Five personal details you should never mention in a job interview

During an interview, there are a few key things you should not bring up as they may have an impact on the results.

You are going to your dream interview: do you tell the perspective employer everything about you or are there some things you should just keep to yourself? It can be tempting to share details about your personal life during your interview because it seems like a good way to connect with an interviewer. While that’s not entirely a bad idea, there are some personal details you should never mention in your job search. Here are the top five:

  • Your political beliefs. Do not volunteer information that has nothing to do with the job at hand, or your ability to do it well – especially politics. You are of course entitled to your own opinion, but most of the time this information is completely irrelevant to the job unless you are interviewing for a position in the political world.
  • Your protected status. You should avoid talking about information that directly or indirectly conveys your membership in a category that is protected by federal or state anti-discrimination statutes. While some characteristics might be obvious in an interview (gender, for example), others such as religion and marital status are not. You want to stand out because of your professional qualifications, so focus on those things instead.
  • Your problems in previous jobs. Do not talk about bad times in your employment history because it can influence the interviewer against you. If you are asked why you left or are leaving your current employment, convey your reason in a positive way. This can be tough, depending on your circumstances so you may want to spend time thinking about your response to this question ahead of time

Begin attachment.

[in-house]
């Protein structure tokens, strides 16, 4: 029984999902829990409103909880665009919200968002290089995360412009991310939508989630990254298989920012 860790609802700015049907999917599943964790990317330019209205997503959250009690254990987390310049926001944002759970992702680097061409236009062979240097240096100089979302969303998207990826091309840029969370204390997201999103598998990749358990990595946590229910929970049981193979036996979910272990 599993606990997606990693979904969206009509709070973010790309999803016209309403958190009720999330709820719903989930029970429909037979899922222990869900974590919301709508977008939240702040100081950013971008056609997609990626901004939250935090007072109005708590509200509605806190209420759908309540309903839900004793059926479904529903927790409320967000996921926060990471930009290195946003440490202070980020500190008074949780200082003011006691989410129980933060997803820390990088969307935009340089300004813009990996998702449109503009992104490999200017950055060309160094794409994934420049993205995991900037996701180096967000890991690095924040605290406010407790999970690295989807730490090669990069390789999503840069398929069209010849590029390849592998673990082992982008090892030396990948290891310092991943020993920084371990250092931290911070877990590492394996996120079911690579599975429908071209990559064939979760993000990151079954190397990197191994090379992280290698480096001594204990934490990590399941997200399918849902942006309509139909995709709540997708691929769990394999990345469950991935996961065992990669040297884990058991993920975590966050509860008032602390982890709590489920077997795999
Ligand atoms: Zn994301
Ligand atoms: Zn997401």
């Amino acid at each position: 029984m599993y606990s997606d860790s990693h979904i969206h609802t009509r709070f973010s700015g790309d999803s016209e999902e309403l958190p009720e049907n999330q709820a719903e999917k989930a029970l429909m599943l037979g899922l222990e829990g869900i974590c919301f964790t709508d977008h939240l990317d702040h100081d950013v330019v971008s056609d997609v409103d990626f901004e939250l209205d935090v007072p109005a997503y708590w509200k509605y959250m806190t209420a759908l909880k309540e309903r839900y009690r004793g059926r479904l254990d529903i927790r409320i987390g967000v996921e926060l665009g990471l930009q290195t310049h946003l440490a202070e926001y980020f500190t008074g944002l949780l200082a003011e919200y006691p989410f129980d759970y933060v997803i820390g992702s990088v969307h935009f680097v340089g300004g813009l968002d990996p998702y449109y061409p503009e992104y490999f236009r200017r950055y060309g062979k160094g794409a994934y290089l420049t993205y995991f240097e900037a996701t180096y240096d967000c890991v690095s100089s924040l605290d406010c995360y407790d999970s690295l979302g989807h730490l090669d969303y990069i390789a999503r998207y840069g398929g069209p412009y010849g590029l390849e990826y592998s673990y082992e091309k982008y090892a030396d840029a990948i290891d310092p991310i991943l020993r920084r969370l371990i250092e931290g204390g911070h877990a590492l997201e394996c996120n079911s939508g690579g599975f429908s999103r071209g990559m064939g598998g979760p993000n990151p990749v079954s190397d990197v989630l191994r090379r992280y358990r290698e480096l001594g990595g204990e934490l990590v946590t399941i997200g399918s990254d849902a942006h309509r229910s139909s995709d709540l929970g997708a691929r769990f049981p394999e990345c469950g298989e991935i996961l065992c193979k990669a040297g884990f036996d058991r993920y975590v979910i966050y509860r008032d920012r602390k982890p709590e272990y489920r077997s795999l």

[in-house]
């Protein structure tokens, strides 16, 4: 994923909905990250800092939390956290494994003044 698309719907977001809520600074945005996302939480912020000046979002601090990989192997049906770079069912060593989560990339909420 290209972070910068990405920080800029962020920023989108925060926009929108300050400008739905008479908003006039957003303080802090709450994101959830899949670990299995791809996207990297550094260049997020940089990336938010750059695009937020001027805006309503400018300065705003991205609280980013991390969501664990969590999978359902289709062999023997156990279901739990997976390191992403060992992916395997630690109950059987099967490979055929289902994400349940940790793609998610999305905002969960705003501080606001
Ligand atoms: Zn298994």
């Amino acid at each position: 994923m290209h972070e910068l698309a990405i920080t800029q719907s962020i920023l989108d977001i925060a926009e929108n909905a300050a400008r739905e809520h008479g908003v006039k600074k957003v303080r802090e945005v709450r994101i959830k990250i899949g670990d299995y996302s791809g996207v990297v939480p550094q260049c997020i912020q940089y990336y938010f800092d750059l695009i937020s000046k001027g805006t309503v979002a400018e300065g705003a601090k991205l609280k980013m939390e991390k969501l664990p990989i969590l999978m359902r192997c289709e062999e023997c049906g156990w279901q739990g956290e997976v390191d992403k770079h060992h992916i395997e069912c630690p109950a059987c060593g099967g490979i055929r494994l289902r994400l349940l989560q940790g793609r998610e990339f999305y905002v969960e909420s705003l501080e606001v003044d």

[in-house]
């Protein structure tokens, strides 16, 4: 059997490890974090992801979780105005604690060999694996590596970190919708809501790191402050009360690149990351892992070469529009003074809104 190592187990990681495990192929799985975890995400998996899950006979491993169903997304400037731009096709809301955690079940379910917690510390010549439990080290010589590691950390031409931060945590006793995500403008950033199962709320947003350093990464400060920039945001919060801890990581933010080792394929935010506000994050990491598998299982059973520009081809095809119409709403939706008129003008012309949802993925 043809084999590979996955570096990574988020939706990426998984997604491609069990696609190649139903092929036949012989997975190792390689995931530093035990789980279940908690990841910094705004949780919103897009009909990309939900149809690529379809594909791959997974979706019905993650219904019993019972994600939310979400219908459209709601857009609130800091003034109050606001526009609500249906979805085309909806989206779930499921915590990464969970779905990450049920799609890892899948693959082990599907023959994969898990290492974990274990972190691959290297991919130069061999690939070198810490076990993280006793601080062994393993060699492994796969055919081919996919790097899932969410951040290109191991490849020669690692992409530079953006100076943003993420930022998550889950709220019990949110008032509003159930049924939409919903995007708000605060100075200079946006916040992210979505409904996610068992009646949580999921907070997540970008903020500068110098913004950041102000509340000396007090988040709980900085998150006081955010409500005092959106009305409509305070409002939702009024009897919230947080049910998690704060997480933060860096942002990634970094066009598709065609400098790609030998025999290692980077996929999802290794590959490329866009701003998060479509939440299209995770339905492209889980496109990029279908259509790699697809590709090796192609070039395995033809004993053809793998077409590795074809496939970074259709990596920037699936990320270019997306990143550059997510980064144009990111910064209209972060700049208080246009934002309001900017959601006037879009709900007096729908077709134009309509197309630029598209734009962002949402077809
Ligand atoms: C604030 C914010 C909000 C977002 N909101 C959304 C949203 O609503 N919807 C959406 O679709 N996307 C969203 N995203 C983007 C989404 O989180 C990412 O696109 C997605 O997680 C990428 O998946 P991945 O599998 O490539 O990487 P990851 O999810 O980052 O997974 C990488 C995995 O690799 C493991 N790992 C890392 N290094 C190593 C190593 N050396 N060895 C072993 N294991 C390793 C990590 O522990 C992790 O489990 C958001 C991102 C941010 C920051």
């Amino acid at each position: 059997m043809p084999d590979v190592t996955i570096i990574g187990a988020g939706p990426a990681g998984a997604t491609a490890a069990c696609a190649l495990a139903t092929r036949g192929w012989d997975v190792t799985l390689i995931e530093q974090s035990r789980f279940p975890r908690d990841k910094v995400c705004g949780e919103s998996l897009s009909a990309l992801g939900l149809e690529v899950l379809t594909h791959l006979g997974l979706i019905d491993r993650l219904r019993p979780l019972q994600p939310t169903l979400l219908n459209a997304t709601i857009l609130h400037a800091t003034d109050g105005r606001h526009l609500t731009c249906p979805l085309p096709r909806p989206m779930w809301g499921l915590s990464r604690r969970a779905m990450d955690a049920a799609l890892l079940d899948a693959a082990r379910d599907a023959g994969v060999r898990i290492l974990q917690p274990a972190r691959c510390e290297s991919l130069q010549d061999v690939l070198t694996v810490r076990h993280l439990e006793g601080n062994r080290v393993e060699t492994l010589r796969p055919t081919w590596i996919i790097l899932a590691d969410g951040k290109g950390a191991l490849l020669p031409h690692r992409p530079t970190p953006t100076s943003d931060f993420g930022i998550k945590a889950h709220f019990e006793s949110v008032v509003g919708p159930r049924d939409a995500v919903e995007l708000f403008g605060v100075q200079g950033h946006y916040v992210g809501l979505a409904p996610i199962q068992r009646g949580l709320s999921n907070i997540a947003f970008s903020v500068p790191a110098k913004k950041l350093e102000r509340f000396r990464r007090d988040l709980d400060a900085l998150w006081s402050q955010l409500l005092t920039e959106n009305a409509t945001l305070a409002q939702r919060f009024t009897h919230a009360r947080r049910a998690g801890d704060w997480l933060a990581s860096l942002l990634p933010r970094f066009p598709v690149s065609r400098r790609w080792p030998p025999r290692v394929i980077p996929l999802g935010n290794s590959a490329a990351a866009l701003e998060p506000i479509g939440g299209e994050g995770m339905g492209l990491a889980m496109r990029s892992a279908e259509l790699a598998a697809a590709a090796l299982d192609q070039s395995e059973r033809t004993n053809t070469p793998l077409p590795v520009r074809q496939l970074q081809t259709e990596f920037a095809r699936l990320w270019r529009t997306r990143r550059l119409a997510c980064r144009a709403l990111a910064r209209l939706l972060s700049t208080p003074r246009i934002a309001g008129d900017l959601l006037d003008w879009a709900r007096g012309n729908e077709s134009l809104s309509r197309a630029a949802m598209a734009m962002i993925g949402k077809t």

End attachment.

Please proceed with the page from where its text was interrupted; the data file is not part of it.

• Your perceived superiority. Obviously, you want to be confident and show off your qualifications. But don’t do it by tearing others down.
  • Anything that makes you look unreliable. It may not be fair, but some personal details can make an interviewer think you’re unreliable. Avoid mentioning things that may be construed as causing work-life balance issues, for example a sick grandparent, personal divorce or coaching a little league team. Other details not to mention include unstable living conditions or not having a reliable car.

If you feel like these are important things to be sharing, remember no one expects you to be perfect and no one expects your life story to come out as part of the interview process. Resumes, cover letters and interviews are all part of putting your best foot forward and making a positive impression that will land you a new job. Don’t let the urge to overshare stand in the way of reaching that goal.

If you are preparing for an interview, there are many online resources that can help. Michigan State University Extension has information on workforce preparation topics that can be found on the Career Preparation website.

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